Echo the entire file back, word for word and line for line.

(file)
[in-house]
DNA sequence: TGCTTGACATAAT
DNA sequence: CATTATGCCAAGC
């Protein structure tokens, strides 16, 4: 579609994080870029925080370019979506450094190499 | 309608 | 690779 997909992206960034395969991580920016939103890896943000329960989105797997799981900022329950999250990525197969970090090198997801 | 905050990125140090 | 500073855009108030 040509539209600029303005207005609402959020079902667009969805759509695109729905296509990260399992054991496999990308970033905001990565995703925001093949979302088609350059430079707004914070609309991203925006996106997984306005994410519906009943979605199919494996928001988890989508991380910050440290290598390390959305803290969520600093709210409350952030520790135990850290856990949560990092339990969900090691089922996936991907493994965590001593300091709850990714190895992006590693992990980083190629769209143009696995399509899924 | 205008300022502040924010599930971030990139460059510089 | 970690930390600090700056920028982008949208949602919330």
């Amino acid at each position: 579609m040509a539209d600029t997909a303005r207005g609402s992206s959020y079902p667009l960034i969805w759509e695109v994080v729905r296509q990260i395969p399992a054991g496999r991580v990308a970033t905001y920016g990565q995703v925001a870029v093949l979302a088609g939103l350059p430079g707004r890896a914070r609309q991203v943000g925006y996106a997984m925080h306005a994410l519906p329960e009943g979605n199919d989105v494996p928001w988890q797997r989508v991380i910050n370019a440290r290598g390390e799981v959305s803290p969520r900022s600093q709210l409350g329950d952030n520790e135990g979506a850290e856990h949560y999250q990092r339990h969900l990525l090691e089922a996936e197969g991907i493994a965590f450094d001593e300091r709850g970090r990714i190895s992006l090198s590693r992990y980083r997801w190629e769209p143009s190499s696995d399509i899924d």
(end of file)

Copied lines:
[in-house]
DNA sequence: TGCTTGACATAAT
DNA sequence: CATTATGCCAAGC
């Protein structure tokens, strides 16, 4: 579609994080870029925080370019979506450094190499 | 309608 | 690779 997909992206960034395969991580920016939103890896943000329960989105797997799981900022329950999250990525197969970090090198997801 | 905050990125140090 | 500073855009108030 040509539209600029303005207005609402959020079902667009969805759509695109729905296509990260399992054991496999990308970033905001990565995703925001093949979302088609350059430079707004914070609309991203925006996106997984306005994410519906009943979605199919494996928001988890989508991380910050440290290598390390959305803290969520600093709210409350952030520790135990850290856990949560990092339990969900090691089922996936991907493994965590001593300091709850990714190895992006590693992990980083190629769209143009696995399509899924 | 205008300022502040924010599930971030990139460059510089 | 970690930390600090700056920028982008949208949602919330």
């Amino acid at each position: 579609m040509a539209d600029t997909a303005r207005g609402s992206s959020y079902p667009l960034i969805w759509e695109v994080v729905r296509q990260i395969p399992a054991g496999r991580v990308a970033t905001y920016g990565q995703v925001a870029v093949l979302a088609g939103l350059p430079g707004r890896a914070r609309q991203v943000g925006y996106a997984m925080h306005a994410l519906p329960e009943g979605n199919d989105v494996p928001w988890q797997r989508v991380i910050n370019a440290r290598g390390e799981v959305s803290p969520r900022s600093q709210l409350g329950d952030n520790e135990g979506a850290e856990h949560y999250q990092r339990h969900l990525l090691e089922a996936e197969g991907i493994a965590f450094d001593e300091r709850g970090r990714i190895s992006l090198s590693r992990y980083r997801w190629e769209p143009s190499s696995d399509i899924d």